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Wednesday, September 2, 2015

The South Pole

On this date back in 1932 Walter “the Terrible Pole” Zwolinski was found on Chicago’s south side, trussed up in the back of a car with about six bullets in his noggin. Zwolinski had been a member of the Spike O’Donnell gang and a few months previous he decided that he should be running the show.

The Terrible Pole, along with two other defectors, approached Spike on the street one day and told him he was out.  But Spike saw things different.

After a handful of attempts on his life however, Spike decided a California vacation might be nice. Meanwhile Zwolinski, now allied with the McGeogehan - Quinlan gang managed to carve out a large piece of the back of the yards locale for his beer business. Yes, the Terrible Pole was doing alright, that is until he was found trussed up in the back seat of a car with six bullets in his noggin.

Saturday, August 29, 2015

The long nap

William Cusick make that Mickey Duffy was considered by some to be the Al Capone of Philadelphia and southern New Jersey. Though he grew up as Bill Cusick of Polish descent, he changed his named to Mickey Duffy because, well, because a lot of non-Irish gangsters did that in the early days. Guess when the Irish cops were handing out beatings they went a little easier on you if they thought you were green. Guess maybe it helped with the corrupt Irish politicians as well. Anyways we're getting off topic. Topic is that on this date in 1931 the Philadelphia beer baron was shot to death in his suite in the Ambassador Hotel in Atlantic City, New Jersey.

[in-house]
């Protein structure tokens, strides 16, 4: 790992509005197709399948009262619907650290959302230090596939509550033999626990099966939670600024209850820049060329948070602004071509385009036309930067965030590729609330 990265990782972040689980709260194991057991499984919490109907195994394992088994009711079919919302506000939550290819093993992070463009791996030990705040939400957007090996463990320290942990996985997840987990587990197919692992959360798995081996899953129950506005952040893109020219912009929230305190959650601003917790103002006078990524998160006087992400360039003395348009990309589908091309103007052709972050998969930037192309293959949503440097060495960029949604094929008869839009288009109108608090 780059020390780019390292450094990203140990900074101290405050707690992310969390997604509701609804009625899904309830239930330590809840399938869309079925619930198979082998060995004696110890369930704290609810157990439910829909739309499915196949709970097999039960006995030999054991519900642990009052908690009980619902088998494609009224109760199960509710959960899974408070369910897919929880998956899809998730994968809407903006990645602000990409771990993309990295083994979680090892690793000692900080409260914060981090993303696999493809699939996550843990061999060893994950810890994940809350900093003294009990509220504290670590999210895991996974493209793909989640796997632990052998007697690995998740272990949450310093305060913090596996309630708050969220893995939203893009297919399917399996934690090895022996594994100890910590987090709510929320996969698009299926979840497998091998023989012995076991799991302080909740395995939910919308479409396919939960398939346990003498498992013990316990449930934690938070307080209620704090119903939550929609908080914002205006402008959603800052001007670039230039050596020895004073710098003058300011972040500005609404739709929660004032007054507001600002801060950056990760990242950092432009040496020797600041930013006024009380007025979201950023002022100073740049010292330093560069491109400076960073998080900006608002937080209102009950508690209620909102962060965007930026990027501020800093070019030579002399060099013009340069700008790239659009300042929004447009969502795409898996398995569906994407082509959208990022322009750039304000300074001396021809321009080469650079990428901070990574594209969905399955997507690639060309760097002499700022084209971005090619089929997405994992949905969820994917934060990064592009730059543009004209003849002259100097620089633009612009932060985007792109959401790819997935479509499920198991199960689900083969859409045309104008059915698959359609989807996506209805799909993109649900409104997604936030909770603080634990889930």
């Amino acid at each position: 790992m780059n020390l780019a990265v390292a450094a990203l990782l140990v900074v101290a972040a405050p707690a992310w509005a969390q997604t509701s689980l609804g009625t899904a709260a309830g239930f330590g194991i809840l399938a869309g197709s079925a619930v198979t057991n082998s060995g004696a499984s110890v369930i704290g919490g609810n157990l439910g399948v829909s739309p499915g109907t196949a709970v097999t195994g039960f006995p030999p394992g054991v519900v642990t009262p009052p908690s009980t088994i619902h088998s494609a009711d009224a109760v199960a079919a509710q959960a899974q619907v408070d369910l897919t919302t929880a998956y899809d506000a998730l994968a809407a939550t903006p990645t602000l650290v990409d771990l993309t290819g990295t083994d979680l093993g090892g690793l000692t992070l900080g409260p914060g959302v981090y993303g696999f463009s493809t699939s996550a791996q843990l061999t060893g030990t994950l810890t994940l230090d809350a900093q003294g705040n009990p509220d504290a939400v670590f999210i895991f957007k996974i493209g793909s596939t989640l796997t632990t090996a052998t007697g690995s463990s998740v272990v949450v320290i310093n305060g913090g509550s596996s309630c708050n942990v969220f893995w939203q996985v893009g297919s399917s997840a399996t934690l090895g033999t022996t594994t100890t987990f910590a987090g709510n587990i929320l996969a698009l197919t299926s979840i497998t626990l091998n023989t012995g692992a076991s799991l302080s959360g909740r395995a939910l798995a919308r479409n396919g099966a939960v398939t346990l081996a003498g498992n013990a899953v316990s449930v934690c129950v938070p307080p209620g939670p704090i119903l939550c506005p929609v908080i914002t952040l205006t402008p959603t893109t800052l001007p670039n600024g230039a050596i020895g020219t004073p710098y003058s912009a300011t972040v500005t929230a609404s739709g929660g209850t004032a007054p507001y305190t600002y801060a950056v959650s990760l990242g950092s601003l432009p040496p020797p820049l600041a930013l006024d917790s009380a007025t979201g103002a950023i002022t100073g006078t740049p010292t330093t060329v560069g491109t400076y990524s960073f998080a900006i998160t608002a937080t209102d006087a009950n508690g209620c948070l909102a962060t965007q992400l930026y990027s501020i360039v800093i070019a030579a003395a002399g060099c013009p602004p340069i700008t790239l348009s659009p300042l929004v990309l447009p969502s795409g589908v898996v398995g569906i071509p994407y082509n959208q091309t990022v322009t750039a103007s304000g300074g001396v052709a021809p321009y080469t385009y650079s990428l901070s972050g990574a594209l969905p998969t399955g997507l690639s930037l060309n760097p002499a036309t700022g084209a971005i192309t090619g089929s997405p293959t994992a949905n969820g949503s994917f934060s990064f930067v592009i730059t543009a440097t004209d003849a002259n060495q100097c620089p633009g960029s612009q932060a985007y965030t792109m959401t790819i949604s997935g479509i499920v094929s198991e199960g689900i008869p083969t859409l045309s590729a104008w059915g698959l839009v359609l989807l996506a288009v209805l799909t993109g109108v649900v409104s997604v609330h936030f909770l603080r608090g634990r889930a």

Earlier in the day three men arrived and the foursome, the three men and Mickey that is, whom witnesses say were in jovial mood, went out for a stroll along the boardwalk. Later they went into Mickey's suite for lunch and at some point in the early afternoon Mickey laid down to take a nap. As he slept his pal(s) shot him to death.

It was assumed that Mickey was done in by his own gang whom were unhappy with his management. Apparently he had to close down a brewery and was also under Federal indictment for shaking down trucking lines that traversed the south Jersey roadways.  Though he had been wounded in a 1927 shooting in Philadelphia, in which his bodyguard had been killed, he felt safe in Atlantic City and didn't have any security.

Oh, for some reason everyone seems to think he was killed on the 30th or 31st, but as Mickey Duffy himself used to say, "You can't believe everything you read on the internet."

Monday, August 24, 2015

Hooray for Hollywood

Yes, it was eighty-two years ago today that St. Louis gangsters Harry Mackley and Frank Keller stopped into a Hollywood eatery for their final supper. Whilst the duo broke bread three guys entered and approached their table. Each man drew a gun and emptied it into Mackley and or Keller. The trio of killers then walked out to a waiting auto and made a successful getaway.

Though both men were originally from St. Louis, Harry was known to the police of New York and New Jersey as the result of some nefarious activities. It wasn't Harry's first time in Tinsel Town either, he had been arrested as a suspect in a murder back in 1929.